John Berendt's 'Angels': Defying the Sophomore Jinx
Tuesday, November 29, 2005; 5:04 PM
Of all the books I've read this year, of all the illustrated books I've seen, none did I await more eagerly than John Berendt's ,The City of Falling Angels.
Berendt, 65, a veteran journalist and former editor of New York Magazine, achieved huge fame -- not to mention considerable financial gain -- with his first book, Midnight in the Garden of Good and Evil, his wonderfully over-the-top yet meticulously reported tale of love, greed, envy, lust -- and ultimately homicide -- in Savannah, Georgia.
That book took up long-term residence on the bestseller lists in 1995 and Clint Eastwood bought the movie rights to it. Kevin Spacey and John Cusack, to name but two great actors involved, starred in the 1997 film -- which itself got great notices.
That kind of success, Berendt admits, not only was gratifying, it was lucrative enough to buy him the luxury of time: the better part of a decade to figure out how he would follow his first book, and avoid the Sophomore Jinx for writers: the almost inevitable letdown that seems to attend any new and spectacularly successful author's second attempt to write both a good and popular book.
Ten years is a long time between drinks -- or books. But with Berendt it was worth it. In The City of Falling Angels, John Berendt has captured the peculiar magic -- and occasional alchemy -- that is Venice: the most beautiful city in the world, whose proud residents sometimes feel as if they are living in an opera set, and who at regular intervals have had to suffer the twin tragedies of fire and flood in their fragile, magnificent setting.
It was natural for Berendt's book to appeal to me. After all, it turns out that my wife and I had been treading the same ground as he--and at almost exactly the same time--as we sought to document in words and photographs Venice in winter, when the "most serene republic" as it once had been called, reclaims itself each year as a living and breathing city, not a tourist-choked cultural theme park.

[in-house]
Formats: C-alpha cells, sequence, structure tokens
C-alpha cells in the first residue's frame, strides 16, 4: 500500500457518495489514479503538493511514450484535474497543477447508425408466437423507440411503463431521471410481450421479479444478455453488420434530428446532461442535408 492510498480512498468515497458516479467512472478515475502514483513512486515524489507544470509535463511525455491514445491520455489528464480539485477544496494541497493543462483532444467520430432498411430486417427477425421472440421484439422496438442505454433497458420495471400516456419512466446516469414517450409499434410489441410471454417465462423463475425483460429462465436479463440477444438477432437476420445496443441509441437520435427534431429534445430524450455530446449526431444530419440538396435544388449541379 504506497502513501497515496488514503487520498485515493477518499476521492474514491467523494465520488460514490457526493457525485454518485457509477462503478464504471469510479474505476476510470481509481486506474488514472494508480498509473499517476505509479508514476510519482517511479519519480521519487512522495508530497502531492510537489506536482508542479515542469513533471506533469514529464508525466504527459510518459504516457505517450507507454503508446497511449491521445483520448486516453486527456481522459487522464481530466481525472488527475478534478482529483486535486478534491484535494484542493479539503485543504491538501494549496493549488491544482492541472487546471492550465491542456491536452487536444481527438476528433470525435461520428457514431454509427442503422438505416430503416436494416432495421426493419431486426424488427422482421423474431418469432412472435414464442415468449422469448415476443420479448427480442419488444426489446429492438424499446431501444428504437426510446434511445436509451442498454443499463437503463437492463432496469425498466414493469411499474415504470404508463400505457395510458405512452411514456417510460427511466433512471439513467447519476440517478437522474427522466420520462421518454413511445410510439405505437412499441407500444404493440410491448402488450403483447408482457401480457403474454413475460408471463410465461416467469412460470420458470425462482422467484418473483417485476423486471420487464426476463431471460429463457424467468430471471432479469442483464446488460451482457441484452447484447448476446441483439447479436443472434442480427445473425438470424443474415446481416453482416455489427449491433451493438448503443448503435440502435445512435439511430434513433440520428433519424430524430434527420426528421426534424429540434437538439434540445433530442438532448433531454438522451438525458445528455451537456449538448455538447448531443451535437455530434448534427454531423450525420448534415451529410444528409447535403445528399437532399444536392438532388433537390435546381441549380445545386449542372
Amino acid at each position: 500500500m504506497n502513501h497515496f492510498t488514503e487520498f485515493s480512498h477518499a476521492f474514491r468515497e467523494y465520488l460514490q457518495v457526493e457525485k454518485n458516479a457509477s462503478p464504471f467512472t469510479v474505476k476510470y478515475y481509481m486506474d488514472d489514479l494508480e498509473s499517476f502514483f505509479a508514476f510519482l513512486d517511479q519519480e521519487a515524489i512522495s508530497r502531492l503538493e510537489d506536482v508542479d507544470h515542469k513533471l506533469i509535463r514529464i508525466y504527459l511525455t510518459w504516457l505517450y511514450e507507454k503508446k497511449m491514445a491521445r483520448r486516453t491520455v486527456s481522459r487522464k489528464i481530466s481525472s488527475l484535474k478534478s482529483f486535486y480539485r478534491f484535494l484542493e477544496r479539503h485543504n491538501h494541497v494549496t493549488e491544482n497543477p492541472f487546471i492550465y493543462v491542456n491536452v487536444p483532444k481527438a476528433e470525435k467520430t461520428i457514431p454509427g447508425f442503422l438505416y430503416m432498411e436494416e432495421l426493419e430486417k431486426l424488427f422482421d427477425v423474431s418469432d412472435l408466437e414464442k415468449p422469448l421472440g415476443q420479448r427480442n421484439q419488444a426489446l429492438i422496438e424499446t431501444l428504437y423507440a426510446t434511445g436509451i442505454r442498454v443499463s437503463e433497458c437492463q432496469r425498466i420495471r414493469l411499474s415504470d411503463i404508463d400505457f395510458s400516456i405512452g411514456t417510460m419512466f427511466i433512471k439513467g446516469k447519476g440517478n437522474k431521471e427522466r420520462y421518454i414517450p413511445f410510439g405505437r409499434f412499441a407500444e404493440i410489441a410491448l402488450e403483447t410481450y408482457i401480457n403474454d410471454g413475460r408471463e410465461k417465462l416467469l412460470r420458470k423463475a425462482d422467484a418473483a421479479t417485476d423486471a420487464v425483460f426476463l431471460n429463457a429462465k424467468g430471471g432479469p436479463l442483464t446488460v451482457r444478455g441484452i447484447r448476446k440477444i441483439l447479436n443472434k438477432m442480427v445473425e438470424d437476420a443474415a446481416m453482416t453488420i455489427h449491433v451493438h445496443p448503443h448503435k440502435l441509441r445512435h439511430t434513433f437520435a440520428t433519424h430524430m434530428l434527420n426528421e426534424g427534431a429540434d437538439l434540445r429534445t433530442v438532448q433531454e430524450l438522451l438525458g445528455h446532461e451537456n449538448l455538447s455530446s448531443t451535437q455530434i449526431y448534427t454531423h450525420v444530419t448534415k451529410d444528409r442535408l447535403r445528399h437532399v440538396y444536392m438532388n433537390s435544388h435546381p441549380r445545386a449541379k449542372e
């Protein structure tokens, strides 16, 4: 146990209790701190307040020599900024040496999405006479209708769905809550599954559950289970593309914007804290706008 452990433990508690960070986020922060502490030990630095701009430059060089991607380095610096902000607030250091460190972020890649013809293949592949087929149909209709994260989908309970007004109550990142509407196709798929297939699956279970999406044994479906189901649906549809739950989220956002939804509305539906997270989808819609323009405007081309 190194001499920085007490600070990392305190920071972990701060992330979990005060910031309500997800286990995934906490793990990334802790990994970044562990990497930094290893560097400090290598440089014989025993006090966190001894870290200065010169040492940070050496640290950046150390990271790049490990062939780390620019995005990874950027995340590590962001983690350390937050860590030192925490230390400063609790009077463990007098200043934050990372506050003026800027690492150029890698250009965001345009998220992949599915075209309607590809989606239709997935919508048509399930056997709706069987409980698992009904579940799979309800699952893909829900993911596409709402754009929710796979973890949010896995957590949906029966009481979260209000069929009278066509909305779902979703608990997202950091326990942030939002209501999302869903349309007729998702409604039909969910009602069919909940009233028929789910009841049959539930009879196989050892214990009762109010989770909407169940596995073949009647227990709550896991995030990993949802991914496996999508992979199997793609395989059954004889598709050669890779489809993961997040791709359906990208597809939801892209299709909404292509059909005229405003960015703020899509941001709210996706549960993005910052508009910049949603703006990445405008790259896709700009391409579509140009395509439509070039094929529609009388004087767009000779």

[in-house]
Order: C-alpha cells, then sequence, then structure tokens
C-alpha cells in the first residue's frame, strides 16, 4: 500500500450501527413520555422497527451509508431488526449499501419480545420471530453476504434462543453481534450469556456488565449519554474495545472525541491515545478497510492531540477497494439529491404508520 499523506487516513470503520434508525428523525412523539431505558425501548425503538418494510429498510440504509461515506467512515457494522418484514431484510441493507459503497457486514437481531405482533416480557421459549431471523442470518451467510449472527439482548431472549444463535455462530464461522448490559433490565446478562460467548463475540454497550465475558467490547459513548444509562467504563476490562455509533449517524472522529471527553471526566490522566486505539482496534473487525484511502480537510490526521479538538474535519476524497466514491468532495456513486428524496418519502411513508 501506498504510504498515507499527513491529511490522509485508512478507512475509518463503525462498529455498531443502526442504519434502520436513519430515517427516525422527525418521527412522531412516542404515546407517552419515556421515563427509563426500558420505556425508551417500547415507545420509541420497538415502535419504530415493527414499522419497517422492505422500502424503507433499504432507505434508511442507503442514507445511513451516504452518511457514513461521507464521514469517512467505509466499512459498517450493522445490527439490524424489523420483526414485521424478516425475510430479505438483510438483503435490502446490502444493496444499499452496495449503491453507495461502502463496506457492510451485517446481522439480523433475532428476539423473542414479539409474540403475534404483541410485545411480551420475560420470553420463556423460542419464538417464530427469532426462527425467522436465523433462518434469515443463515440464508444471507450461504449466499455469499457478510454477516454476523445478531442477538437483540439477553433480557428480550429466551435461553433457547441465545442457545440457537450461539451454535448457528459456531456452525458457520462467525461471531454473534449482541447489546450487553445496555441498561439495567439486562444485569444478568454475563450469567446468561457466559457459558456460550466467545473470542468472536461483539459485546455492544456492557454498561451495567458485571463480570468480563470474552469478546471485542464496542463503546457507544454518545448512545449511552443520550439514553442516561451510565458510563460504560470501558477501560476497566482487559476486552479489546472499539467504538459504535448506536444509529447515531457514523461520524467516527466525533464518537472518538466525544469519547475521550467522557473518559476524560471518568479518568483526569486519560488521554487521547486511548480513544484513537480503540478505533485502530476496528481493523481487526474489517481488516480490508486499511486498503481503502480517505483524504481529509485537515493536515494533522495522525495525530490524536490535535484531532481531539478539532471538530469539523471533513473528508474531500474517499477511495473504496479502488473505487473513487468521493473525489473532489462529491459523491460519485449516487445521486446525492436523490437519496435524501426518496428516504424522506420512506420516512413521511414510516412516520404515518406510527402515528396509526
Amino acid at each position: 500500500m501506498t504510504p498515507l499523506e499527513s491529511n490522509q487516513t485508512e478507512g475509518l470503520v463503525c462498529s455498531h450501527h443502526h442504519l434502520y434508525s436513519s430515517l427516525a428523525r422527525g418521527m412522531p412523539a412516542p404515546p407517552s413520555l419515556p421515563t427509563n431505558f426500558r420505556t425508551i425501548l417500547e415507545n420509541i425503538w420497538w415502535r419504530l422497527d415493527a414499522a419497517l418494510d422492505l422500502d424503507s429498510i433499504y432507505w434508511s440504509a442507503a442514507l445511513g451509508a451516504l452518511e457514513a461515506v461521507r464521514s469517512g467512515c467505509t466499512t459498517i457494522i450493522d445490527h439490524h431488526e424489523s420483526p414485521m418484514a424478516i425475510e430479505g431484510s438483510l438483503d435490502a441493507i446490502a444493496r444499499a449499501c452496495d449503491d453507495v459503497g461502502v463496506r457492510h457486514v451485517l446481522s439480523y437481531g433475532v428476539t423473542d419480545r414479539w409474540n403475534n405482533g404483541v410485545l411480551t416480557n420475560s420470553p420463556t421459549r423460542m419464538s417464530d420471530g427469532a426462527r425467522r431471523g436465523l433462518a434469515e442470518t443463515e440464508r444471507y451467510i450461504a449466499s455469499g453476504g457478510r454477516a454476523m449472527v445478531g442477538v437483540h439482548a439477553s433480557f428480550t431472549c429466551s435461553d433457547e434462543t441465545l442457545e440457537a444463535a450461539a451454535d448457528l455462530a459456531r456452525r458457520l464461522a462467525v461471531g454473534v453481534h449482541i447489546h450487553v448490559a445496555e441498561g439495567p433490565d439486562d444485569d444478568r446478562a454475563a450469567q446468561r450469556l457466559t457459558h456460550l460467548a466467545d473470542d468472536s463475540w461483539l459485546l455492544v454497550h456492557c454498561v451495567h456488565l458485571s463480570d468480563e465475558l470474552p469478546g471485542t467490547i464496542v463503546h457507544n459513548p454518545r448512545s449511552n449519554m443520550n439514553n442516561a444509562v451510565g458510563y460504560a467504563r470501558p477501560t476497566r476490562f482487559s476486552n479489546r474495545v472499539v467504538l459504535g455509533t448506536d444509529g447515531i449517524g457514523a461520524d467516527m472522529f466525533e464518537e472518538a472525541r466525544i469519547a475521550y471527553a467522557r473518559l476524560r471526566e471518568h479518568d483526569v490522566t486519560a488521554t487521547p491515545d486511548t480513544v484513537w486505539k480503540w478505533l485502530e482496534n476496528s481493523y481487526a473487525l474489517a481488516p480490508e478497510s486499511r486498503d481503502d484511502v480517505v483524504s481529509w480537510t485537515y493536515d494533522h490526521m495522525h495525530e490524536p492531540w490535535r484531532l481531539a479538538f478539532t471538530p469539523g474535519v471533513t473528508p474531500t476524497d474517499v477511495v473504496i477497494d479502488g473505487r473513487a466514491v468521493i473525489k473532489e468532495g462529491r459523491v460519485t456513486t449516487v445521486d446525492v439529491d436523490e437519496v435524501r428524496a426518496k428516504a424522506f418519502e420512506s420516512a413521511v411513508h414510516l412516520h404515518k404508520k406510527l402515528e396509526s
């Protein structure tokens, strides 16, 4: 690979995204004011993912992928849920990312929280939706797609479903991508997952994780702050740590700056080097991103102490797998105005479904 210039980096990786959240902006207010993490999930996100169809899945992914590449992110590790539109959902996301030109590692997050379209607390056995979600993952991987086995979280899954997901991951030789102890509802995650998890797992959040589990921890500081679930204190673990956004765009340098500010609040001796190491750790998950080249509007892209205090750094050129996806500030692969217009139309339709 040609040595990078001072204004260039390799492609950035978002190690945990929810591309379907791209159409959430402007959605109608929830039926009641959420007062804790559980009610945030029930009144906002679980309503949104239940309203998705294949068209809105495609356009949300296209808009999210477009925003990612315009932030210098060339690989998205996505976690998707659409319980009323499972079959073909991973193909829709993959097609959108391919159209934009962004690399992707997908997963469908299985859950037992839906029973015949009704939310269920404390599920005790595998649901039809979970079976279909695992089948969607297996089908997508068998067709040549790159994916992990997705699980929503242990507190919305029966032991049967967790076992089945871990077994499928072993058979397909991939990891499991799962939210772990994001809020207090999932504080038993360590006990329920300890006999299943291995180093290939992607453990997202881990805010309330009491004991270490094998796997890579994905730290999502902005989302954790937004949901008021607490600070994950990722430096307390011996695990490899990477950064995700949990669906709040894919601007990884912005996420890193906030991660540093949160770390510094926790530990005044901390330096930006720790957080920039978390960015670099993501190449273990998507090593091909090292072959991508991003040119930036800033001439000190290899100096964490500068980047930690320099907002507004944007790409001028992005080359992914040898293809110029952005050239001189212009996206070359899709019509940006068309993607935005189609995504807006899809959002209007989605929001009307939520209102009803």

In talking with Berendt about the way he works, what struck me were the similarities between written and photographic documentary reporting: how the good photographer and the good writer go about doing the spadework that produces something worthwhile. In either case, there is no substitute for being there, no substitute for taking one's own blessed time to immerse oneself in the subject. No substitute for letting time and circumstance wash over you and produce the odd juxtapositions and remarkable coincidences that can inspire an almost-novelistic-at-times visual or written narrative.
Which is why I am using this space right before the holidays to tout a book that contains no pictures at all save John's author photo.
Read The City of Falling Angels bearing in mind what I've just said, and what John says below, and you not only will enjoy one hell of a read, you will become a better photographer.
"I looked into several stories that came my way [after Midnight in the Garden of Good and Evil] but they didn't pan out to my satisfaction," Berendt told me, "so I became methodical: 'OK, what worked in the first book? Generally speaking [it was] place, characters and the story...."
"So alright, what other place is as magical as Savannah but very different?
And as it happened I knew Venice from having been there a dozen times. I had an idea about [what it was like.] And so I thought it wouldn't hurt just to go and look. So I made arrangements to go Venice. It happened to be in the winter because that's when I wanted to go; I didn't want to be bothered with other tourists...."